The chairman of the Senate Judiciary Committee, responding to Associated Press investigative stories on the Supreme Court, said Tuesday it was time for the justices to bring their conduct in line with the ethical standards of other branches of government. “If they just establish the basic standards of every other branch of government, it would
The chairman of the Senate Judiciary Committee, responding to Associated Press investigative stories on the Supreme Court, said Tuesday it was time for the justices to bring their conduct in line with the ethical standards of other branches of government.
“If they just establish the basic standards of every other branch of government, it would give us much more confidence in their integrity,” Sen. Dick Durbin, D-Ill., said. He commented in Vilnius, Lithuania, where he was attending the NATO summit as part of the U.S. delegation.
The AP published stories showing that Justice Sonia Sotomayor, aided by her staff, has advanced sales of her books through college visits over the past decade; that universities have used trips by justices as a lure for financial contributions by placing them in event rooms with wealthy donors, and that justices have taken expenses-paid teaching trips to attractive locations that are light on actual classroom instruction.
The series comes after stories over the past six months that have raised ethical concerns about the activities of the justices. Durbin and other lawmakers in Washington have announced a vote next week on legislation that would require the court to adopt an ethics code. While the measure is unlikely to pass, it sends a signal of discontent about the court.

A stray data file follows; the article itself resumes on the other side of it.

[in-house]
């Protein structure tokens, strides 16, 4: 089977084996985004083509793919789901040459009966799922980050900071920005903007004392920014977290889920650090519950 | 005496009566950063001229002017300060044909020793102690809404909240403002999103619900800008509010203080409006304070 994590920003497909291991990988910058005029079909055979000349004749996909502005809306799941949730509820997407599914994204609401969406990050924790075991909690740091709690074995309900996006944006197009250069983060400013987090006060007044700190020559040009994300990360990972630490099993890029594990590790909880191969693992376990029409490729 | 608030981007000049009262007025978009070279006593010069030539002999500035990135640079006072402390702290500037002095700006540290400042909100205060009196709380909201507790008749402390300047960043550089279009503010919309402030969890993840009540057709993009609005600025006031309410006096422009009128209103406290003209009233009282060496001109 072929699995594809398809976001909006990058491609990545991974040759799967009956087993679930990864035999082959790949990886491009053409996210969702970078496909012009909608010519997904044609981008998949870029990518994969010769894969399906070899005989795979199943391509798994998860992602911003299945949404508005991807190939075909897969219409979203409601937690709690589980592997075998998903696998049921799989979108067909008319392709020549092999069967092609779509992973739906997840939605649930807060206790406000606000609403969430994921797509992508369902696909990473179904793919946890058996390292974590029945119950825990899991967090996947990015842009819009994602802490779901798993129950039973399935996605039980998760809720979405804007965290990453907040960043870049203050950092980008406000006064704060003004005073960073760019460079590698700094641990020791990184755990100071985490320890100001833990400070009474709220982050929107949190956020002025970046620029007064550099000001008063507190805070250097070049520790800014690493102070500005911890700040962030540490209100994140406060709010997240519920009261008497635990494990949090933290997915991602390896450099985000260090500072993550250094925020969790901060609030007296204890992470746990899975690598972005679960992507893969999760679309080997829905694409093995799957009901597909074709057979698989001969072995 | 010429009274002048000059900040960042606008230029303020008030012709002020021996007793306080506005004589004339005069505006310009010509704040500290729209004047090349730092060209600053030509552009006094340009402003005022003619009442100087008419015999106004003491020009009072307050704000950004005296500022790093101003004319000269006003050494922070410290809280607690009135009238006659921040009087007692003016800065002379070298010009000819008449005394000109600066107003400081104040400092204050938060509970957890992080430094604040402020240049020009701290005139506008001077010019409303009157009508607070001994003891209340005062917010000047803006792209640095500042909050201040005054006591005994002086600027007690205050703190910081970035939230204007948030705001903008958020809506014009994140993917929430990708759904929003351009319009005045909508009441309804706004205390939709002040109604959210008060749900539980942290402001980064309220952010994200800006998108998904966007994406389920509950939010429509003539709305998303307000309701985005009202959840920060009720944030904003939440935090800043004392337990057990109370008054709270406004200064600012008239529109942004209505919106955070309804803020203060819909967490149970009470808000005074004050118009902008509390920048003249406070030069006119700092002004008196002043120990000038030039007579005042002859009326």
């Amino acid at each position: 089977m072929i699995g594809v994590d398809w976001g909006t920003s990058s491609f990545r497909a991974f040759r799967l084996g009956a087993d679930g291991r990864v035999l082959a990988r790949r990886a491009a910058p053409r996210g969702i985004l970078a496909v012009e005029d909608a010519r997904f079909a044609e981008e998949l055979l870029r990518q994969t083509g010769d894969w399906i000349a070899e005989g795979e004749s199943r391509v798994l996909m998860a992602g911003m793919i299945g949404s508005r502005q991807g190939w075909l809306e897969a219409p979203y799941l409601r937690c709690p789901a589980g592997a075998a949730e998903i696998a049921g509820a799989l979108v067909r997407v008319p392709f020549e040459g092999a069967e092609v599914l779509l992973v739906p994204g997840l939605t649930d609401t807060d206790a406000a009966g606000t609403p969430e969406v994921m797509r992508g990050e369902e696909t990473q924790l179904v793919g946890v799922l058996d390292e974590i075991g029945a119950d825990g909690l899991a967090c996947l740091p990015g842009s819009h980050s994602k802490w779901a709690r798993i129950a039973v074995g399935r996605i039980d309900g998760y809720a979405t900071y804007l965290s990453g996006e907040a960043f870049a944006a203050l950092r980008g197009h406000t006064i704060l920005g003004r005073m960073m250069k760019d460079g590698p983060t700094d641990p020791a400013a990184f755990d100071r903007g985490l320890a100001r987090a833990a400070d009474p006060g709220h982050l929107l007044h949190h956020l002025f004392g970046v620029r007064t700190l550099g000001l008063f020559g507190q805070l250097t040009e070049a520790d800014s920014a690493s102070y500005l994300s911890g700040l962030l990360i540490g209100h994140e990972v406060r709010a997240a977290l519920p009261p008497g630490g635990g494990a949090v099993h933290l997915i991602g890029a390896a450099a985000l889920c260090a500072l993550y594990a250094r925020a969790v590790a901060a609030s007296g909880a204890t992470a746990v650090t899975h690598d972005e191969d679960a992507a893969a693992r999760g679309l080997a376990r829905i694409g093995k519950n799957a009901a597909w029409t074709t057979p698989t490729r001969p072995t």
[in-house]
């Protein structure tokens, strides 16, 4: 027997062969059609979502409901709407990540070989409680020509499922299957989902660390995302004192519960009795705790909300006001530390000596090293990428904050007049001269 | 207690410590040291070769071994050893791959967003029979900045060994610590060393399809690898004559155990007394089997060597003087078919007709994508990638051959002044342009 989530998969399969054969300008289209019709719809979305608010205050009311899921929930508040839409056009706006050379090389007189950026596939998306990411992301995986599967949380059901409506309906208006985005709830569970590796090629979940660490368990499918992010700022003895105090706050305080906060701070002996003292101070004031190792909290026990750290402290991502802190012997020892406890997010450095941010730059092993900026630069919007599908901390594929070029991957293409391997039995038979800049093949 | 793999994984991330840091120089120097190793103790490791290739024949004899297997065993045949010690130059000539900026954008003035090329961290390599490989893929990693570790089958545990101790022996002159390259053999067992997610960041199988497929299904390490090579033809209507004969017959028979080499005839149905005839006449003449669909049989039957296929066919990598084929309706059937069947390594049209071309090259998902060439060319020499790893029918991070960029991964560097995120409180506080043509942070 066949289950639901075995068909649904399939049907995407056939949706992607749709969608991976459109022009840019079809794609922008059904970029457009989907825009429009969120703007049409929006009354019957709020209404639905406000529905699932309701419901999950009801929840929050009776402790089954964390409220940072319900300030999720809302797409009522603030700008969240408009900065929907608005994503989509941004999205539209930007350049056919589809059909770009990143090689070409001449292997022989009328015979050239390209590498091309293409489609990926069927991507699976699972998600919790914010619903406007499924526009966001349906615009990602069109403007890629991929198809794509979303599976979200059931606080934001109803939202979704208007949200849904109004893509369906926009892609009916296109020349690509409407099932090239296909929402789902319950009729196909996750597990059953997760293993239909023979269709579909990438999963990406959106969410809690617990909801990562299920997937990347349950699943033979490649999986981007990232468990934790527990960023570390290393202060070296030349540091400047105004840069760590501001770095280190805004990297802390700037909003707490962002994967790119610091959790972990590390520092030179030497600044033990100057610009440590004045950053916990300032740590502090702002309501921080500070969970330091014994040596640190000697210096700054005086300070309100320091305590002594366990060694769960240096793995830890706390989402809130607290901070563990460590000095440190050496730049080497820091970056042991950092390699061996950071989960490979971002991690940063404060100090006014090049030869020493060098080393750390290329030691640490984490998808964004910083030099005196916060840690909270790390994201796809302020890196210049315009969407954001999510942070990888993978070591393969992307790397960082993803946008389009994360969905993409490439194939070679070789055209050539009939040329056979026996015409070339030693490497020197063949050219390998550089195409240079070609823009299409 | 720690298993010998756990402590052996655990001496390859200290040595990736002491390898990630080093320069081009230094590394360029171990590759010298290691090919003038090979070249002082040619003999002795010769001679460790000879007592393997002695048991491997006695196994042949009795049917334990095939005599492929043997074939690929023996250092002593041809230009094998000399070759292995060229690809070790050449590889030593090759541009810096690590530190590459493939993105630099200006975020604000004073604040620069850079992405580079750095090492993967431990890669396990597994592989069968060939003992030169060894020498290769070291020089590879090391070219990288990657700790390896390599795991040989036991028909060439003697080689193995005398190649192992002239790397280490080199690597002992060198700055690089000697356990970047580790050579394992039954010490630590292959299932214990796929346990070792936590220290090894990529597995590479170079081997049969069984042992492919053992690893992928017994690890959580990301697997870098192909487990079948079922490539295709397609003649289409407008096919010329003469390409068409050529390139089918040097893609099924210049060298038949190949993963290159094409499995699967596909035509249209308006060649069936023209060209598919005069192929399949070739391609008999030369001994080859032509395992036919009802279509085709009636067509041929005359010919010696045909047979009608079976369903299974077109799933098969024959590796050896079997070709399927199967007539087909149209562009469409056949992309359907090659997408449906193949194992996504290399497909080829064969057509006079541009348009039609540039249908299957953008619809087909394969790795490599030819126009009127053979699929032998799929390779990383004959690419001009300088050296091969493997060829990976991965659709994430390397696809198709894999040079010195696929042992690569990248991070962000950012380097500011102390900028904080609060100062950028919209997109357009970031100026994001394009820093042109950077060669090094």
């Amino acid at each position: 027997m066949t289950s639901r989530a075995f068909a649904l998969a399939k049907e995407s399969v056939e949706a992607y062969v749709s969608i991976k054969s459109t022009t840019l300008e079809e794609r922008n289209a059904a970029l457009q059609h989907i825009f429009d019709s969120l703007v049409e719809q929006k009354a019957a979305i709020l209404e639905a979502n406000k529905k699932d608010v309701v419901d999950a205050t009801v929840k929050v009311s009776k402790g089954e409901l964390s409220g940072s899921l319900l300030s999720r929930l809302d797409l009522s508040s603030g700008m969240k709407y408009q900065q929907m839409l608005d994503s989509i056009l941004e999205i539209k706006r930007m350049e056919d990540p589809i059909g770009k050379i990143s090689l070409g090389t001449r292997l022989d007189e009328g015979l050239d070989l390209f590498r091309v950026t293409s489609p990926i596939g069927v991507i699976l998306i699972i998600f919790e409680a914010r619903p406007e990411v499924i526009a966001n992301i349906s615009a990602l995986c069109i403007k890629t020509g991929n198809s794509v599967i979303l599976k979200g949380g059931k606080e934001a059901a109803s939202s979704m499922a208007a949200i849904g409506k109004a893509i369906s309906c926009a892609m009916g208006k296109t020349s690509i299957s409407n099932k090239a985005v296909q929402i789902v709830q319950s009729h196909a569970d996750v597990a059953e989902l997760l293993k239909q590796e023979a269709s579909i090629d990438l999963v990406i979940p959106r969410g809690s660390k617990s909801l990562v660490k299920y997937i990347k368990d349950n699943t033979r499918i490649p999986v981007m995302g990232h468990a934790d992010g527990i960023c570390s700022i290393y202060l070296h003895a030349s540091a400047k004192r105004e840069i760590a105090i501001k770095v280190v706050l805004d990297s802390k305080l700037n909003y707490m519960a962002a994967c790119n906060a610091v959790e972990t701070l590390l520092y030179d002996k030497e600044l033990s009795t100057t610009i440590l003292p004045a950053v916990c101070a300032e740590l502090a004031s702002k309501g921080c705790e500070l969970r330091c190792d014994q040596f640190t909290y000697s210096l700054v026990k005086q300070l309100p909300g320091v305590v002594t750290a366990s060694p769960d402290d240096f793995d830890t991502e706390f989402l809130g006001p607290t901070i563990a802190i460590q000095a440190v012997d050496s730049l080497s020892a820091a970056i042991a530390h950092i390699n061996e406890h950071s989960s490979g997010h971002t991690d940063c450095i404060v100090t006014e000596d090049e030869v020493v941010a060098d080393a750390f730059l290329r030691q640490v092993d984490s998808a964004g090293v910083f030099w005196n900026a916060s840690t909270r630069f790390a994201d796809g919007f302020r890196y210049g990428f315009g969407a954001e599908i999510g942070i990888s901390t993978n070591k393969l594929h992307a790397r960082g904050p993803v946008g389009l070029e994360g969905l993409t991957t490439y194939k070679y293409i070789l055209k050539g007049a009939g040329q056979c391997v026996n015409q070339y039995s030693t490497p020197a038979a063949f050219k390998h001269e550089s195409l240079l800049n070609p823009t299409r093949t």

The nation’s highest court operates without an ethics code, instead following what Chief Justice John Roberts has referred to as a set of foundational “ethics principles and practices.”
Asked Tuesday about the AP stories, Sen. Richard Blumenthal, D-Conn., who also sits on the Judiciary Committee, called them “powerful reports” that amount to a “drip-by-drip-by-drip indictment of a Supreme Court that seems answerable to no one for ethical breaches.
“The chief justice really ought to be taking these into account for the sake the court and the country because the Supreme Court will no longer exist as a truly viable institution if it continues the failure to face the need for a code of ethics,” he said.
In contrast, Sen. John Cornyn, R-Texas, another member of the Judiciary Committee, said he believes Congress should leave the ethics issue to the court and that the Democrats’ pursuit of ethics reform “is part of a long-standing assault against the court that the left feels is undermining a lot of things they’ve accomplished over the years by judicial action. To me, that’s the motivating factor.”
“I think it’s a co-equal branch of government we don’t have jurisdiction over. Secondly, I think this is part of a false narrative that the court is out of control and needs Congress to save it,” Cornyn said.
Kathleen Clark, a law professor at Washington University in St. Louis and an expert in legal ethics, said the latest reporting reveals the extent to which “ethics problems at the Supreme Court is an equal opportunity scandal.
“It’s not just about Clarence Thomas and (Samuel) Alito,” Clark said, referring to earlier media reporting about the two conservative justices. “It’s an institutional rather than individual problem.”
Megerian reported from Vilnius, Lithuania. AP writer Kevin Freking in Washington contributed to this report.
Chris Megerian, Eric Tucker And Brian Slodysko, The Associated Press